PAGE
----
14 Nov Korea has an approach to happiness from which we could all learn
via the Guardian by Adrienne Matei
Have you ever wanted to read minds? Or wished you had a little bit more of whatever ineffable quality it is that makes some people seem effortlessly popular at parties, lucky in love, and successful at work?
Perhaps you need to brush up on you nunchi – a traditional Korean concept of situational awareness and the focus of the Korean American journalist and author Euny Hong’s new book The Power of Nunchi: The Korean Secret to Happiness and Success.
According to Hong, nunchi is the “art of understanding what people are thinking and feeling” – a quality held by those who are sensitive to the dynamics within a given group.Advertisement
Koreans cultivate nunchi from a young age. “Kids in Korea know the word by age three,” she says. “You usually learn it in the negative; if everyone is standing on the right side of an escalator and a kid is lounging on the left, the parent will say, ‘Why don’t you have any nunchi?’ It’s partly about not being rude, but it’s also partly, ‘Why are you not plugged into your environment?’”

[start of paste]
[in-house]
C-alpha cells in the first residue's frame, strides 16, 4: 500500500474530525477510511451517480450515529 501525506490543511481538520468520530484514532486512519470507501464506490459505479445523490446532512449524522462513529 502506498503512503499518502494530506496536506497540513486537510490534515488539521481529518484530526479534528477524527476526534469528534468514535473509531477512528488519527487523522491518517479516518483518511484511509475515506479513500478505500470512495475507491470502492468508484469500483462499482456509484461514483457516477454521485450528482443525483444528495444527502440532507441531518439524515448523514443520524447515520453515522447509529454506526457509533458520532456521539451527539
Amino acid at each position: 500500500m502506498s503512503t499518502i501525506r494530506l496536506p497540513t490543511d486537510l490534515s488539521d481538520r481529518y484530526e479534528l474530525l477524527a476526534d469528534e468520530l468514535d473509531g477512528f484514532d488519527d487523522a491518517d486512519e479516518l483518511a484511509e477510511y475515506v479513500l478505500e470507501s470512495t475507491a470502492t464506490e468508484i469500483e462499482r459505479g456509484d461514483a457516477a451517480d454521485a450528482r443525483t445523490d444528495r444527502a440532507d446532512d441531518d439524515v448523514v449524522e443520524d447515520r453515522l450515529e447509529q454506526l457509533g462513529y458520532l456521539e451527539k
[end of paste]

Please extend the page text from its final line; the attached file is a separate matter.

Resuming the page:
The word “nunchi” itself roughly translates to “eye-measure”, a sort of sizing-up, not of individuals but of the overall context and atmosphere of a situation. It’s applicable to just about every social setting one can be in, from a wedding to a job interview.
In action, nunchi involves noticing who, in any given context, is speaking, who is listening, who interrupts, who apologizes, who is rolling their eyes. From there, one can make potentially useful assessments about the nature of relationships and hierarchies within a group, the overall mood, and how to behave accordingly….
…keep reading the full & original article HERE